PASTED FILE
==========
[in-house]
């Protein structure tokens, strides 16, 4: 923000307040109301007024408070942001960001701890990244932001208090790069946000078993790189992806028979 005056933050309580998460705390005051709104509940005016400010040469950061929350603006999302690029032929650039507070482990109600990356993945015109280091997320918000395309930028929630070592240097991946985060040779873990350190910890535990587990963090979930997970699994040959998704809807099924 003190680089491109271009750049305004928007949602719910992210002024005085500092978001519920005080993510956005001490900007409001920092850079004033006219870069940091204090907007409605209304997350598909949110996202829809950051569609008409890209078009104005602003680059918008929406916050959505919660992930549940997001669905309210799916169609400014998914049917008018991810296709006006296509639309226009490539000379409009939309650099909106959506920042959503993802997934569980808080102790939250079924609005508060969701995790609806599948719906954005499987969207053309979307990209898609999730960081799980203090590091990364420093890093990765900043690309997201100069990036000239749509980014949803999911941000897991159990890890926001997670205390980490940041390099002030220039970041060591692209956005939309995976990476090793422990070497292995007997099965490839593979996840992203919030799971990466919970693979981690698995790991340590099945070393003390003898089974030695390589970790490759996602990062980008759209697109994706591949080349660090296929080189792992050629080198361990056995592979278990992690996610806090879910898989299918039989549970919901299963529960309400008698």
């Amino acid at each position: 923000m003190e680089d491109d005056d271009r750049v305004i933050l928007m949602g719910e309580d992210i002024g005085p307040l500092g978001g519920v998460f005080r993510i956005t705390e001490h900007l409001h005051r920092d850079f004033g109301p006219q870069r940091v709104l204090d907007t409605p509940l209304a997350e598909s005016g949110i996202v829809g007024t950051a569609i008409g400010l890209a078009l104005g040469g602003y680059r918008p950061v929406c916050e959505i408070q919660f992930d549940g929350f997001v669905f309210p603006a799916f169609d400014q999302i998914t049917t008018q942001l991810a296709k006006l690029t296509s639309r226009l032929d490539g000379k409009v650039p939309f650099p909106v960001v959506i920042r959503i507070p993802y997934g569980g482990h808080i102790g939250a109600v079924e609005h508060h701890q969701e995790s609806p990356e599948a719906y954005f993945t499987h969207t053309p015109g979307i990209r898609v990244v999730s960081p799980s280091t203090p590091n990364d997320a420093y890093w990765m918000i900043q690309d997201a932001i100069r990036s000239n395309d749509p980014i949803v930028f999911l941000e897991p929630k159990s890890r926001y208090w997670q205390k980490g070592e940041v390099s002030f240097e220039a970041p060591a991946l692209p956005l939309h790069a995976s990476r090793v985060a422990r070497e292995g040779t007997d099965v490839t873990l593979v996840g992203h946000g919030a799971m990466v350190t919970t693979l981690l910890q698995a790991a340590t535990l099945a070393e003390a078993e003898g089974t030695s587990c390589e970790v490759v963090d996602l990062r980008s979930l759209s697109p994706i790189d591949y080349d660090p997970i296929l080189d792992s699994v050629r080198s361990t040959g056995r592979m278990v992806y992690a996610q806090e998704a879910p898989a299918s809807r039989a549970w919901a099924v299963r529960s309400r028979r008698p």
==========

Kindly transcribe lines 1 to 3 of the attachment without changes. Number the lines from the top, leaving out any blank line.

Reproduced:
[in-house]
């Protein structure tokens, strides 16, 4: 923000307040109301007024408070942001960001701890990244932001208090790069946000078993790189992806028979 005056933050309580998460705390005051709104509940005016400010040469950061929350603006999302690029032929650039507070482990109600990356993945015109280091997320918000395309930028929630070592240097991946985060040779873990350190910890535990587990963090979930997970699994040959998704809807099924 003190680089491109271009750049305004928007949602719910992210002024005085500092978001519920005080993510956005001490900007409001920092850079004033006219870069940091204090907007409605209304997350598909949110996202829809950051569609008409890209078009104005602003680059918008929406916050959505919660992930549940997001669905309210799916169609400014998914049917008018991810296709006006296509639309226009490539000379409009939309650099909106959506920042959503993802997934569980808080102790939250079924609005508060969701995790609806599948719906954005499987969207053309979307990209898609999730960081799980203090590091990364420093890093990765900043690309997201100069990036000239749509980014949803999911941000897991159990890890926001997670205390980490940041390099002030220039970041060591692209956005939309995976990476090793422990070497292995007997099965490839593979996840992203919030799971990466919970693979981690698995790991340590099945070393003390003898089974030695390589970790490759996602990062980008759209697109994706591949080349660090296929080189792992050629080198361990056995592979278990992690996610806090879910898989299918039989549970919901299963529960309400008698």
């Amino acid at each position: 923000m003190e680089d491109d005056d271009r750049v305004i933050l928007m949602g719910e309580d992210i002024g005085p307040l500092g978001g519920v998460f005080r993510i956005t705390e001490h900007l409001h005051r920092d850079f004033g109301p006219q870069r940091v709104l204090d907007t409605p509940l209304a997350e598909s005016g949110i996202v829809g007024t950051a569609i008409g400010l890209a078009l104005g040469g602003y680059r918008p950061v929406c916050e959505i408070q919660f992930d549940g929350f997001v669905f309210p603006a799916f169609d400014q999302i998914t049917t008018q942001l991810a296709k006006l690029t296509s639309r226009l032929d490539g000379k409009v650039p939309f650099p909106v960001v959506i920042r959503i507070p993802y997934g569980g482990h808080i102790g939250a109600v079924e609005h508060h701890q969701e995790s609806p990356e599948a719906y954005f993945t499987h969207t053309p015109g979307i990209r898609v990244v999730s960081p799980s280091t203090p590091n990364d997320a420093y890093w990765m918000i900043q690309d997201a932001i100069r990036s000239n395309d749509p980014i949803v930028f999911l941000e897991p929630k159990s890890r926001y208090w997670q205390k980490g070592e940041v390099s002030f240097e220039a970041p060591a991946l692209p956005l939309h790069a995976s990476r090793v985060a422990r070497e292995g040779t007997d099965v490839t873990l593979v996840g992203h946000g919030a799971m990466v350190t919970t693979l981690l910890q698995a790991a340590t535990l099945a070393e003390a078993e003898g089974t030695s587990c390589e970790v490759v963090d996602l990062r980008s979930l759209s697109p994706i790189d591949y080349d660090p997970i296929l080189d792992s699994v050629r080198s361990t040959g056995r592979m278990v992806y992690a996610q806090e998704a879910p898989a299918s809807r039989a549970w919901a099924v299963r529960s309400r028979r008698p």